Better With Flowers

Brazilian illustrator and designer Antonio Rodrigues Jr has spelled out several offensive words with a custom typeface made of artificial flowers. Check out the the process on his Behance page

TypeSWAMP 3

Designer Matt Chinworth’s 365 day journal where he experiments with digital and hand-written type. His goal is to create something fresh every single day for a whole year. Above are some examples from the month of February.

(Source: typographyserved.com)

I Don’t Believe in You Either, A Bigfoot Art Show

San Francisco design studio Office conceived, curated, and designed “I Don’t Believe in You Either,” a Bigfoot-inspired art exhibition benefitting 826 Valencia and 826 Boston, the world’s most inspiring nonprofit writing and tutoring centers for kids.

The Office team searched Gold Country, Reno, and the Mission for amazingly awful old landscape paintings, then painted new Bigfoot-inspired art over them, hoping to make the pieces as covetable as they were in their wood-paneled family room heyday. This resulted in a collection of 38 original framed paintings and 100 vintage postcards, as well as a limited edition show poster.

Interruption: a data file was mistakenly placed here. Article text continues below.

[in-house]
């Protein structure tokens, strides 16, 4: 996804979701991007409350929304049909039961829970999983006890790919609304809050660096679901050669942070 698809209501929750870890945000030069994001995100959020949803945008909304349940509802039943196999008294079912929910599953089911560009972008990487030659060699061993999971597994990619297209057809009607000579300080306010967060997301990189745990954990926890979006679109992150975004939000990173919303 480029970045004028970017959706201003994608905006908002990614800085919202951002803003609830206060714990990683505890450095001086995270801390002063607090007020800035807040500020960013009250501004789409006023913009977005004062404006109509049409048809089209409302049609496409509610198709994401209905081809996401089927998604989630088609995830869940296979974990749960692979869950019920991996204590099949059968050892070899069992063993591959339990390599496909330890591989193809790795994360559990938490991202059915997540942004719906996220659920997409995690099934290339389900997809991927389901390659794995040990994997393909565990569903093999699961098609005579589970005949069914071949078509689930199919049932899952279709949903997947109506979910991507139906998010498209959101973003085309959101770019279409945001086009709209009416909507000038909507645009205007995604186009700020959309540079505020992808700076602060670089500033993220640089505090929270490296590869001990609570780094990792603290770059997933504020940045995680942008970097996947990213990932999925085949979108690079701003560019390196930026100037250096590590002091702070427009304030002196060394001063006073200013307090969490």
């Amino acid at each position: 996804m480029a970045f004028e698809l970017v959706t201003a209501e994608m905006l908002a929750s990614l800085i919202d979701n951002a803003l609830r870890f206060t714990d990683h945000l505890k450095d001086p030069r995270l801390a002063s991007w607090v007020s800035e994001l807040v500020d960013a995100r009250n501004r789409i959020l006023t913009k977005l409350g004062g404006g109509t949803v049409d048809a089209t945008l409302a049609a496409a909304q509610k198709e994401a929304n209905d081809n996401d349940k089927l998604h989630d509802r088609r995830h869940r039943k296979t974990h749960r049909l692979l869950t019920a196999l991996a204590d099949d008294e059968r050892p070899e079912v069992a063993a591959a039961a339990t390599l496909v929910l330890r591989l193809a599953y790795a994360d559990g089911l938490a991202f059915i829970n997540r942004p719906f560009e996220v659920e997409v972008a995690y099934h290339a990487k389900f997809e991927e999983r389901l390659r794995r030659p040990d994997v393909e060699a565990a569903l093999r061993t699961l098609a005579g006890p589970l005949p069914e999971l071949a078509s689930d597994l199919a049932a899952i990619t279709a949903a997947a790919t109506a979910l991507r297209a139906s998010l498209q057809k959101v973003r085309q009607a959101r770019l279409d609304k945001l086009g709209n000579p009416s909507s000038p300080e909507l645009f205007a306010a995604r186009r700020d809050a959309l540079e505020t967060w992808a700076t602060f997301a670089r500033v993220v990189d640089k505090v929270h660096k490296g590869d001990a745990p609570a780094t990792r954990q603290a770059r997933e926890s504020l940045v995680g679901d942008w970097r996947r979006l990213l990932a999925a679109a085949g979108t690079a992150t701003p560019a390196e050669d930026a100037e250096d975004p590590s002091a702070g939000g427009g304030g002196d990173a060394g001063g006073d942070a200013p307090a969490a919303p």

(Source: behance.net)

Russ & Daughters

Designer Kelli Anderson recently completed the identity for, Russ and Daughters. Working alongside Jen Snow, the project encompassed everything from the identity to menus and packaging, to signage, wallpaper and the exterior facade.

(Source: designworklife.com)

Franchise Animated

Typefoundry and webshop Animography.net has teamed up with one type designer and 110 animators from various countries to create an interesting animated typeface titled “Franchise Animated”. 

You can download the files containing all keyframe, expressions and artwork from the artists for free at Animography’s website

(Source: designtaxi.com)

The Pothole Project

Chicago artist Jim Bachor latest project has him filling potholes with original tile mosaics. Bachor has filled about 7 potholes with his original artwork that borrows from the design of the Chicago flag. While some of the mosaics simply read POTHOLE others are given unique ID numbers or include the phone number to nearby auto repair shops.

(Source: thisiscolossal.com)